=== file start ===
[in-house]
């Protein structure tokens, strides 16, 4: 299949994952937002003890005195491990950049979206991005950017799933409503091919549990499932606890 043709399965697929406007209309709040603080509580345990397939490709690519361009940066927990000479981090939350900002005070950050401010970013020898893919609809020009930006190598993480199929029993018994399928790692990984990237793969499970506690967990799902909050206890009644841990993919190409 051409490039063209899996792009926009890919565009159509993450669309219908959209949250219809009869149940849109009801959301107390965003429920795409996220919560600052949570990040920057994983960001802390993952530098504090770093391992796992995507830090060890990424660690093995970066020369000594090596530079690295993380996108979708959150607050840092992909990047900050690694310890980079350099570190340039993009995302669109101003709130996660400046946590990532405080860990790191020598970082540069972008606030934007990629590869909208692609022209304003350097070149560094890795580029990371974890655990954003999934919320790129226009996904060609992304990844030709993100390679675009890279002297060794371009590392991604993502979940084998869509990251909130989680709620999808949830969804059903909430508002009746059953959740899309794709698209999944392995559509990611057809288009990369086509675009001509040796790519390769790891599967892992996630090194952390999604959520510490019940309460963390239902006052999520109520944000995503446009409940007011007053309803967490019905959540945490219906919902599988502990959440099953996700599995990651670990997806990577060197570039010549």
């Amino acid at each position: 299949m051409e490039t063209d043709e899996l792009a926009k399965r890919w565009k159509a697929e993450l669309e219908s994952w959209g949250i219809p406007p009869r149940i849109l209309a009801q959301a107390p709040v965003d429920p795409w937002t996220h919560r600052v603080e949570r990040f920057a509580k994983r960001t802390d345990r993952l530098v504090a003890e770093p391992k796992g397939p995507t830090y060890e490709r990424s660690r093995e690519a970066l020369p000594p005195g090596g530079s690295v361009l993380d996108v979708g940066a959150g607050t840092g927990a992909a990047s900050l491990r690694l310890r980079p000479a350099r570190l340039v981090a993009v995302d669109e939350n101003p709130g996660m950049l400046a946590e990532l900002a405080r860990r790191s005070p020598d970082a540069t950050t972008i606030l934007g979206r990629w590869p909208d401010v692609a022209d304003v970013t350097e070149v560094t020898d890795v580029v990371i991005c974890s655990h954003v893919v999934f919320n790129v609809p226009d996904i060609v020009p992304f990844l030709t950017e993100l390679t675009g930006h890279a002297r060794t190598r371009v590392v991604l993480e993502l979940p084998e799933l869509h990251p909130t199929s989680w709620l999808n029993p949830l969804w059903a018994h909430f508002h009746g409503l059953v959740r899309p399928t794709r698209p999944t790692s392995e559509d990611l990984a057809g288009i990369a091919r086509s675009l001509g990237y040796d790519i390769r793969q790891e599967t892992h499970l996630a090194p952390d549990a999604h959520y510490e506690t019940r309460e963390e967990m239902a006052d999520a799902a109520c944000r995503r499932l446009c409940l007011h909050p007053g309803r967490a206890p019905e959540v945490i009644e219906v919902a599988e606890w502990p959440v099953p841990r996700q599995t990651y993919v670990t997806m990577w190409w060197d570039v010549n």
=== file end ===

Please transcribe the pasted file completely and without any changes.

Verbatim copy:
[in-house]
């Protein structure tokens, strides 16, 4: 299949994952937002003890005195491990950049979206991005950017799933409503091919549990499932606890 043709399965697929406007209309709040603080509580345990397939490709690519361009940066927990000479981090939350900002005070950050401010970013020898893919609809020009930006190598993480199929029993018994399928790692990984990237793969499970506690967990799902909050206890009644841990993919190409 051409490039063209899996792009926009890919565009159509993450669309219908959209949250219809009869149940849109009801959301107390965003429920795409996220919560600052949570990040920057994983960001802390993952530098504090770093391992796992995507830090060890990424660690093995970066020369000594090596530079690295993380996108979708959150607050840092992909990047900050690694310890980079350099570190340039993009995302669109101003709130996660400046946590990532405080860990790191020598970082540069972008606030934007990629590869909208692609022209304003350097070149560094890795580029990371974890655990954003999934919320790129226009996904060609992304990844030709993100390679675009890279002297060794371009590392991604993502979940084998869509990251909130989680709620999808949830969804059903909430508002009746059953959740899309794709698209999944392995559509990611057809288009990369086509675009001509040796790519390769790891599967892992996630090194952390999604959520510490019940309460963390239902006052999520109520944000995503446009409940007011007053309803967490019905959540945490219906919902599988502990959440099953996700599995990651670990997806990577060197570039010549």
């Amino acid at each position: 299949m051409e490039t063209d043709e899996l792009a926009k399965r890919w565009k159509a697929e993450l669309e219908s994952w959209g949250i219809p406007p009869r149940i849109l209309a009801q959301a107390p709040v965003d429920p795409w937002t996220h919560r600052v603080e949570r990040f920057a509580k994983r960001t802390d345990r993952l530098v504090a003890e770093p391992k796992g397939p995507t830090y060890e490709r990424s660690r093995e690519a970066l020369p000594p005195g090596g530079s690295v361009l993380d996108v979708g940066a959150g607050t840092g927990a992909a990047s900050l491990r690694l310890r980079p000479a350099r570190l340039v981090a993009v995302d669109e939350n101003p709130g996660m950049l400046a946590e990532l900002a405080r860990r790191s005070p020598d970082a540069t950050t972008i606030l934007g979206r990629w590869p909208d401010v692609a022209d304003v970013t350097e070149v560094t020898d890795v580029v990371i991005c974890s655990h954003v893919v999934f919320n790129v609809p226009d996904i060609v020009p992304f990844l030709t950017e993100l390679t675009g930006h890279a002297r060794t190598r371009v590392v991604l993480e993502l979940p084998e799933l869509h990251p909130t199929s989680w709620l999808n029993p949830l969804w059903a018994h909430f508002h009746g409503l059953v959740r899309p399928t794709r698209p999944t790692s392995e559509d990611l990984a057809g288009i990369a091919r086509s675009l001509g990237y040796d790519i390769r793969q790891e599967t892992h499970l996630a090194p952390d549990a999604h959520y510490e506690t019940r309460e963390e967990m239902a006052d999520a799902a109520c944000r995503r499932l446009c409940l007011h909050p007053g309803r967490a206890p019905e959540v945490i009644e219906v919902a599988e606890w502990p959440v099953p841990r996700q599995t990651y993919v670990t997806m990577w190409w060197d570039v010549n």